I can understand the business reasons for this ('hey! a three book contract!', and 'hey! you already have an audience if you write to this milieu again!') but for a truly satisfying experience, the trilogy-that-was-always-a-trilogy is what gets me excited. And is why I'm looking forward to the next book in Rothfuss' series.

Well that, and the fact the guy knows how to structure a novel so as I can't put it down.

Scattercat said...
This comment has been removed by the author.
Scattercat said...

Now if I can only rein in my own tendencies towards bloviation...

Loren Eaton said...

Jim,

Yup, there's something beautiful in brevity. Myself, I don't necessarily dislike longer works. I just find it difficult to make them excellent.

Loren Eaton said...

Nevets,

Wait, are we talking about Boris here? I get the idea I'm missing an allusion.

Loren Eaton said...

Ben,

Huh, I didn't know that. You know, that's exactly what happened to Tolkien. His publisher didn't think people would buy a massive, single-volume tome, so it split the book up. Ironically, that's why there's some ambiguity as to the precise identification of The Two Towers. Well, Rothfuss is quite good so far. I'm enjoying it.

Loren Eaton said...

SC,

See, I like your longer stuff, but that's because you're good.

C. N. Nevets said...

haha The allusion was to this: big can be tight and strong or big can be flabby and weak.

Chestertonian Rambler said...

The problem with series is that they exhibit a unique paradox. The longer they get, the more readers complain--but the more money they make.

I suppose that at some point you have a series that has hooked an increasing pool of readers, but has suffered in storytelling. Kinda like a recent four-letter TV show about people on an island.

The only exception I can think in recent fantasy/SF memory is The Dresden Files. But then, by your standards it cheats--the series is going strong at 12 books (with Amazon.com pre-orders selling like mad for book 13), but most of them have been short--and all volumes, except the last, have been entirely self-contained. (Even the last told a very complete story; it just climaxed in a mysterious cliffhanger of the type that makes fans scream.)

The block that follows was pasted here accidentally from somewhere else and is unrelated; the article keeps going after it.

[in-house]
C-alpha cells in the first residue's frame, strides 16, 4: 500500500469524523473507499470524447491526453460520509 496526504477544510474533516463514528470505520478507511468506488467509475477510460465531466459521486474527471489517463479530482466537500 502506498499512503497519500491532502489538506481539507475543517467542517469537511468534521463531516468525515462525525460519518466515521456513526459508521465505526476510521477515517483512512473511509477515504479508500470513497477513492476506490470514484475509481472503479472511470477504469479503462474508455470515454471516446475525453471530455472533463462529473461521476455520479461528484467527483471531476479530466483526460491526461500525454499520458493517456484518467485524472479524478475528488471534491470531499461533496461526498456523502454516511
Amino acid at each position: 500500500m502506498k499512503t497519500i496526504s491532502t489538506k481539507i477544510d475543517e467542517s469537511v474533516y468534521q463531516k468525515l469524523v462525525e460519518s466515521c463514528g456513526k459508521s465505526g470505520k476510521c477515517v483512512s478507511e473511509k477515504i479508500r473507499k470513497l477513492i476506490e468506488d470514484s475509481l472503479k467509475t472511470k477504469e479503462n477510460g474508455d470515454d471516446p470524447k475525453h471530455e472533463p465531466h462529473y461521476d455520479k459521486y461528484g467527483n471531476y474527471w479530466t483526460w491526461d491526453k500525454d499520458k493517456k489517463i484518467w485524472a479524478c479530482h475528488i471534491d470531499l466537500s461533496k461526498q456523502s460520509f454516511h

They're interesting (and fast) reads, if you have the time. It's also fascinating to see Butcher's writing improve--his last novel is miles above his first in terms of characterization, prose, and worldbuilding, though all share the same pulse-poinding intensity and disarmingly nerdy sense of humor.

AidanF said...

I used to be one of those who really enjoyed long stories, and felt cheated if they were "too short", because I wanted to spend time with the characters. However, I believe I'm beginning to change on that. A good example for me was Cory Doctorow's Down and Out in the Magic Kingdom, which felt like the perfect length and still felt full.

Loren Eaton said...

Nevets,

Ah, got it! Methinks I'm a little slow on the uptake.

Loren Eaton said...

CR,

I suppose that at some point you have a series that has hooked an increasing pool of readers, but has suffered in storytelling. Kinda like a recent four-letter TV show about people on an island.

THOU SHALT NOT MENTION THAT SHOW!!!1!

(Seriously, I feel as though I wasted six years of my life. I may never watch a serialized TV show again.)

Loren Eaton said...

Aidan,

Yeah, length does funny things to me, too. Sometimes I feel disappointed by an especially thin volume; sometimes a super-thick one just makes me feel tired. But when my rational mind is humming away (which seems to require more and more coffee nowadays), I probably tend towards slimmer, just because I think their authors generally go a better job.